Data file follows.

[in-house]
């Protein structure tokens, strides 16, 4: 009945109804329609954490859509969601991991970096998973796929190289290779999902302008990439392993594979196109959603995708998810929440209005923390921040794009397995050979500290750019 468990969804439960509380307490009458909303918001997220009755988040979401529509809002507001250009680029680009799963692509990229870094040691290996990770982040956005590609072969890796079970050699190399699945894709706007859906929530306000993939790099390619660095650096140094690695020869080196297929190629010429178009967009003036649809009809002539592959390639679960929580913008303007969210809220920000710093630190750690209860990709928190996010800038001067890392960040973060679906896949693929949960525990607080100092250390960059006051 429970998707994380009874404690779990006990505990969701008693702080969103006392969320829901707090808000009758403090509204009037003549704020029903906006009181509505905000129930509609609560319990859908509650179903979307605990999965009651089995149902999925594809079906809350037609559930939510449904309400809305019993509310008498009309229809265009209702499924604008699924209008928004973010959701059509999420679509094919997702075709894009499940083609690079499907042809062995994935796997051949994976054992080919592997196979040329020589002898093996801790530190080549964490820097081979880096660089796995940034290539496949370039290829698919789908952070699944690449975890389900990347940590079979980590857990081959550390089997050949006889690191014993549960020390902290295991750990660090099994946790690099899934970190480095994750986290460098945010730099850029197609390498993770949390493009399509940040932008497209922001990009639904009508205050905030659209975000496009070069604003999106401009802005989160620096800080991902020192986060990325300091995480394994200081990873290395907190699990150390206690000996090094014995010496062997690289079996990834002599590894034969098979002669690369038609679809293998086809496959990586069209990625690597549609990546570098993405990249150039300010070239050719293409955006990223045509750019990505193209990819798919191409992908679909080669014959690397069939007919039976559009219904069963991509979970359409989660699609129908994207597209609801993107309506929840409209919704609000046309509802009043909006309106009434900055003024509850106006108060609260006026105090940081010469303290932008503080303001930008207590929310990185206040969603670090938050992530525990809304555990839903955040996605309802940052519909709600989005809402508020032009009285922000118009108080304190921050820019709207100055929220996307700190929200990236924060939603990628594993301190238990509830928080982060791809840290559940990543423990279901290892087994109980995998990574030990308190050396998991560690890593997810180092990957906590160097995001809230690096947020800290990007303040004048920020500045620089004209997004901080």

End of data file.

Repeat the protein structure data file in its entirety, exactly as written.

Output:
[in-house]
């Protein structure tokens, strides 16, 4: 009945109804329609954490859509969601991991970096998973796929190289290779999902302008990439392993594979196109959603995708998810929440209005923390921040794009397995050979500290750019 468990969804439960509380307490009458909303918001997220009755988040979401529509809002507001250009680029680009799963692509990229870094040691290996990770982040956005590609072969890796079970050699190399699945894709706007859906929530306000993939790099390619660095650096140094690695020869080196297929190629010429178009967009003036649809009809002539592959390639679960929580913008303007969210809220920000710093630190750690209860990709928190996010800038001067890392960040973060679906896949693929949960525990607080100092250390960059006051 429970998707994380009874404690779990006990505990969701008693702080969103006392969320829901707090808000009758403090509204009037003549704020029903906006009181509505905000129930509609609560319990859908509650179903979307605990999965009651089995149902999925594809079906809350037609559930939510449904309400809305019993509310008498009309229809265009209702499924604008699924209008928004973010959701059509999420679509094919997702075709894009499940083609690079499907042809062995994935796997051949994976054992080919592997196979040329020589002898093996801790530190080549964490820097081979880096660089796995940034290539496949370039290829698919789908952070699944690449975890389900990347940590079979980590857990081959550390089997050949006889690191014993549960020390902290295991750990660090099994946790690099899934970190480095994750986290460098945010730099850029197609390498993770949390493009399509940040932008497209922001990009639904009508205050905030659209975000496009070069604003999106401009802005989160620096800080991902020192986060990325300091995480394994200081990873290395907190699990150390206690000996090094014995010496062997690289079996990834002599590894034969098979002669690369038609679809293998086809496959990586069209990625690597549609990546570098993405990249150039300010070239050719293409955006990223045509750019990505193209990819798919191409992908679909080669014959690397069939007919039976559009219904069963991509979970359409989660699609129908994207597209609801993107309506929840409209919704609000046309509802009043909006309106009434900055003024509850106006108060609260006026105090940081010469303290932008503080303001930008207590929310990185206040969603670090938050992530525990809304555990839903955040996605309802940052519909709600989005809402508020032009009285922000118009108080304190921050820019709207100055929220996307700190929200990236924060939603990628594993301190238990509830928080982060791809840290559940990543423990279901290892087994109980995998990574030990308190050396998991560690890593997810180092990957906590160097995001809230690096947020800290990007303040004048920020500045620089004209997004901080």